Even so, I have to adamantly say how grateful I am that the Mohs procedure exists, and that I was able to benefit from it. The Mohs dermatologist was surprised to find cancerous cells in an area on my cheek where no other signs of tumor were present. (In those areas I had never felt any sort of tumor on my face.) Without the Mohs technique, perhaps some of that cancer would have been missed.
Of course I eventually began to think of my appearance when I became more confident that the tumor was gone. Sadly, all of this destruction was happening on my face. The Mohs procedure probably saved a lot of tissue that would have been removed had I had “wide excision surgery,” another common treatment for Dermatofibrosarcoma Protuberans (DFSP).
In sum, here is some advice that I can give you about Mohs:
Make sure you are comfortable with your doctor and that your doctor has the right qualifications and experience to perform Mohs surgery. This website will help you find Mohs-trained doctors in your area: http://www.mohscollege.org/find/.
Make sure you have a clear idea of what your treatment plan will entail following the Mohs procedure. For instance, will you need stitches to close the wound or, in the case of a smaller wound, will it be left to heal on its own? Will reconstructive surgery be required, and how and when will it happen? Will your Mohs dermatologist repair the area or will you require a separate plastic surgeon?
If you think it is going to be a long day, take an Attivan (or other such drug). The Mohs procedure can be a grueling and anxiety-provoking process, so you might need a little help.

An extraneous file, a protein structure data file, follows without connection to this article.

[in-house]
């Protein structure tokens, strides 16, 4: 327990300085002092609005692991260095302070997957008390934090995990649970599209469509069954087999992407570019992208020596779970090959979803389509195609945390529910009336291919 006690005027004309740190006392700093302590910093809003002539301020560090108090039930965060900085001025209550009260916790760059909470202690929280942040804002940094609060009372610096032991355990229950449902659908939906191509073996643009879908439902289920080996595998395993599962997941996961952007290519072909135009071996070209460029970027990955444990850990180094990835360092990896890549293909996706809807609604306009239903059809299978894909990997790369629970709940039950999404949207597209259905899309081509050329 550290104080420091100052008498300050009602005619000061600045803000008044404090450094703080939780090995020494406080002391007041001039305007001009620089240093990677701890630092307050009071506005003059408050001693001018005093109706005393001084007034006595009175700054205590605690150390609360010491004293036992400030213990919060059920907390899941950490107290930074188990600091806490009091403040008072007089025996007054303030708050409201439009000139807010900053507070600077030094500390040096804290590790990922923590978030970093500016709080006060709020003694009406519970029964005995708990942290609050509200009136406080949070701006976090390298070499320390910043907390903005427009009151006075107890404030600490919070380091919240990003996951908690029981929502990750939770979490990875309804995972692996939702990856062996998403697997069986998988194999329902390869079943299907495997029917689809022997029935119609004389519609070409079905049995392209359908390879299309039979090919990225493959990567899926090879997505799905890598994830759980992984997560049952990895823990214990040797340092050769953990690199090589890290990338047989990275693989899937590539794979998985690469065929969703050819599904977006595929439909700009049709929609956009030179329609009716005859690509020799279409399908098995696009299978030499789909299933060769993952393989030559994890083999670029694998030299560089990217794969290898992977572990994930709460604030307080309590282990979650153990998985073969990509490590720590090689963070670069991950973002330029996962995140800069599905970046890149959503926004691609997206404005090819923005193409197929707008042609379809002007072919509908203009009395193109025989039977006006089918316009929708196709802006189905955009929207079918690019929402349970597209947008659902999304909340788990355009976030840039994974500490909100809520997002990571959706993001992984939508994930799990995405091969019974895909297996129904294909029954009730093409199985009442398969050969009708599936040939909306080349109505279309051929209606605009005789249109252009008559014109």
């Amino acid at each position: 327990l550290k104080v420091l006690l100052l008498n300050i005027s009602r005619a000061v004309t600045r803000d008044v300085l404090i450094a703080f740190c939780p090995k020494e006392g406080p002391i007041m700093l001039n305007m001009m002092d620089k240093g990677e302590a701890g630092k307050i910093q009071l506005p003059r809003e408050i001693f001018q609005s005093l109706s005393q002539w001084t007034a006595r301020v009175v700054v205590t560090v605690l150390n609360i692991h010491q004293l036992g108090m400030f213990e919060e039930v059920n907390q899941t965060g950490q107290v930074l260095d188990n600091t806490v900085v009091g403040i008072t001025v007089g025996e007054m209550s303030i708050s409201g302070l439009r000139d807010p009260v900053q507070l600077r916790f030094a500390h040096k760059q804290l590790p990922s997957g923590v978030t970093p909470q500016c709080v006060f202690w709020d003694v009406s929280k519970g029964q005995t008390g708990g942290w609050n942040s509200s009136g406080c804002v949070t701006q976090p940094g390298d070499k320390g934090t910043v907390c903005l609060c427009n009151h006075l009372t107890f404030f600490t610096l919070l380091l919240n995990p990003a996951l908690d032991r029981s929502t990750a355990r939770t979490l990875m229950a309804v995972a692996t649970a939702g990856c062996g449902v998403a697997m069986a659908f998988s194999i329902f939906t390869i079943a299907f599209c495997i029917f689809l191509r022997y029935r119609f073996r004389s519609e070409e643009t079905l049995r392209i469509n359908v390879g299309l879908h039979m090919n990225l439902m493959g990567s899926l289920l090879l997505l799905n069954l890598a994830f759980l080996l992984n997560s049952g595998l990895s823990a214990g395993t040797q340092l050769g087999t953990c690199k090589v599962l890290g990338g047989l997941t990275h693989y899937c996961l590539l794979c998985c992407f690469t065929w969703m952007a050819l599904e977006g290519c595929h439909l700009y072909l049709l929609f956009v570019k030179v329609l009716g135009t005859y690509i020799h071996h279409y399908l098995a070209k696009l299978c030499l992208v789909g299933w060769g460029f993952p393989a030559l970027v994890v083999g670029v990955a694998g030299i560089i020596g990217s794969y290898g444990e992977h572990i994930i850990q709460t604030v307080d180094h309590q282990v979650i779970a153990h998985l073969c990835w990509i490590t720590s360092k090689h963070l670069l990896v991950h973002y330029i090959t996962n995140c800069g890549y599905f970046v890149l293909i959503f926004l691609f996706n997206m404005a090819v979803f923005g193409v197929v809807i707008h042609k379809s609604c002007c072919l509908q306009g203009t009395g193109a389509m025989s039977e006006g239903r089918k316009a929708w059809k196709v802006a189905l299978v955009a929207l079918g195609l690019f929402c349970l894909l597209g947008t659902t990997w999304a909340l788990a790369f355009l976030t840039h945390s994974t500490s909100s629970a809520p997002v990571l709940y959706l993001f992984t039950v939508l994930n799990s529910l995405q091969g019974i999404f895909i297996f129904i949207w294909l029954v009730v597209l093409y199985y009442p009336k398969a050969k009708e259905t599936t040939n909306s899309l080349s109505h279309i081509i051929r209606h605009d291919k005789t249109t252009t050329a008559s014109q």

Bring along someone who: loves you, makes you laugh, can stomach an ugly wound, can ask questions of the doctor that you might forget while in this situation, and can remain patient. Actually, bring two others like this along, so they can keep each other company, too.
Bring your iPod. Woo hoo for the iPod “Mohs mix” I had all my friends and family make for me. It got me thinking of good memories with each of my loved ones. Of course, I could only listen to my music through one earphone because the Mohs surgery was on my face, but it was a great distraction.
Wear comfortable clothes. (Sounds like a no-brainer, but you really will appreciate being in sweats and furry slippers, I promise.)
Bring yourself some books, Sudoku puzzles, and travel Scrabble games to pass the time.
Be thankful – regardless of the needles, pain, time involved, and scarring – that the Mohs procedure exists. I am. Had I had this cancer one hundred years ago, the face I see in the mirror would not exist. Perhaps I wouldn’t exist.
My article on Dermatofibrosarcoma Protuberans (DFSP) generated a lot of positive and educational discussion in the comments section. I had hesitated in writing such a personal article on that topic, but ultimately felt pleased that it may have helped someone. Please feel free to share your comments here if you have personal experience with Mohs; your knowledge and questions can certainly help others preparing for their own Mohs surgery.